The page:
Social networking monolith Facebook rolled out its “Timeline” application this week, allowing users to construct pictorial autobiographies online for the enjoyment and convenience of friends and family and complete strangers. The process involves organizing photographs posted and made available online, ranging from the recent to the prehistoric, and the depth with which the networking site can plumb its users’ digital pasts has privacy protectors off to the ramparts, cranking the alarms.
With Facebook’s Timeline application, they warn, private online data will be even less safe than it was before, when its only threats were Twitter, blogs, Google, Flickr, Photobucket, Tumblr, LinkedIn, MySpace, and the old-fashioned Facebook. The alarmists have, as pointed out in these pages once or twice before, overlooked – in their rush to the ramparts – the obvious solution:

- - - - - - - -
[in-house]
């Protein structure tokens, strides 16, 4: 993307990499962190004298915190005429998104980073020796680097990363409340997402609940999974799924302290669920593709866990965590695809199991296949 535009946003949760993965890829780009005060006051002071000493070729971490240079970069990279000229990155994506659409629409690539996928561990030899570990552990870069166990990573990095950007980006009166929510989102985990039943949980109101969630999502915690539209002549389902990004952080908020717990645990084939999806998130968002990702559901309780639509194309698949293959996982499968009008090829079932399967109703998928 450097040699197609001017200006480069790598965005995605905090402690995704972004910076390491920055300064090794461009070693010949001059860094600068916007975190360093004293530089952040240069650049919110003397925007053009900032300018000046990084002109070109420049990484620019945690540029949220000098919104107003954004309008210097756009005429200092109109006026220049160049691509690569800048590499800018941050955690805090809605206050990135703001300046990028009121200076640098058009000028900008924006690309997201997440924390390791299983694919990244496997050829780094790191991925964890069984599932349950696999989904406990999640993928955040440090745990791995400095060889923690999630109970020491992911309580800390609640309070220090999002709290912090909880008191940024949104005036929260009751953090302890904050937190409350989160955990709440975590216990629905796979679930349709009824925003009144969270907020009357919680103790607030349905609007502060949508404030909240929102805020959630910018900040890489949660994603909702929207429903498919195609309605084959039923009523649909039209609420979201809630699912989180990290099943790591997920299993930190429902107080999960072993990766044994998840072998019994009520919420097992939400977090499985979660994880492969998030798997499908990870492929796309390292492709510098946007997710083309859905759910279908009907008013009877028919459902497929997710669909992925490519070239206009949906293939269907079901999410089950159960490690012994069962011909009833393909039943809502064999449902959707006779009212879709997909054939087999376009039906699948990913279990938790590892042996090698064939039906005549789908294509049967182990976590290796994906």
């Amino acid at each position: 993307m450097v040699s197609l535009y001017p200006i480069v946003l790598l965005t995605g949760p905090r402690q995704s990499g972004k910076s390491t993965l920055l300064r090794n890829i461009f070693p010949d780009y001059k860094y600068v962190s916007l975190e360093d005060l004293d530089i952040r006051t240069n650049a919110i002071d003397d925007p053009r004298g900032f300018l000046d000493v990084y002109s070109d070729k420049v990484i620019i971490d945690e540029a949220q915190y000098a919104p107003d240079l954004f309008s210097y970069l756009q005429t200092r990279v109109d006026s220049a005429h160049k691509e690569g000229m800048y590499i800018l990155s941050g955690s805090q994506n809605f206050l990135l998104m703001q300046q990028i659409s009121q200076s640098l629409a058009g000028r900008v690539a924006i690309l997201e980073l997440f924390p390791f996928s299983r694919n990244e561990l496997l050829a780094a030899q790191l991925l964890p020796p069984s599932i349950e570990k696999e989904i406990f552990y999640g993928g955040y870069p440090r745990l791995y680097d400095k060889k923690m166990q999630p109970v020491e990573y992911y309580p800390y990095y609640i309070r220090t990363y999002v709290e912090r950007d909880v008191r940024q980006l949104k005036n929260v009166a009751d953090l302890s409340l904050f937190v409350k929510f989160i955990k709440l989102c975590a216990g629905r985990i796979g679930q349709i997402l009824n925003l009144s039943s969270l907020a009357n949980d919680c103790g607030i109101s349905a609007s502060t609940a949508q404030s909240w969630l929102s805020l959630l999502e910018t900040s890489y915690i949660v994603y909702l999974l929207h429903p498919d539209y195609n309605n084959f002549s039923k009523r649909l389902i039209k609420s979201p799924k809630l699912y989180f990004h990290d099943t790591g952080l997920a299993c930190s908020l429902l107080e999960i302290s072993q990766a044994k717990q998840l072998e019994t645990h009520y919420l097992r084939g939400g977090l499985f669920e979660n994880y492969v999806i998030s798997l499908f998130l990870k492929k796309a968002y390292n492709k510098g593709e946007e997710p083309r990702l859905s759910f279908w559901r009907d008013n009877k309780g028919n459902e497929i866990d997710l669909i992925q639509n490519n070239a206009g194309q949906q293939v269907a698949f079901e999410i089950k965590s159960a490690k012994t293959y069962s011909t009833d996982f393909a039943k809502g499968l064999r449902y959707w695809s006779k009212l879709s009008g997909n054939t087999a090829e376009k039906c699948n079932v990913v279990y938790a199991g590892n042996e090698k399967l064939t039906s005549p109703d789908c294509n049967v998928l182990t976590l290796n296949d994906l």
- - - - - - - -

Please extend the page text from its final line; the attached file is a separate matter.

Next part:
If you don’t want people to know something about you, and don’t want them to be able to find it out, don’t put it online. Don’t post, tweet, chirp, hoot or do any other silly thing about it. Keep it to yourself. Contrary to apparently popular belief and reality television, not everybody needs – or wants – to know everything about everbody else, all the time.
Accusing organizations like Facebook of invading our privacy, or paving the way for others to invade it, is a galactic abdication of personal responsibility. After all, Facebook didn’t put those embarassing New Year’s Eve photographs online for public consumption… we did. Making information available online and complaining when it’s found is like leaving the keys in your Mercedes and being surprised when it’s stolen.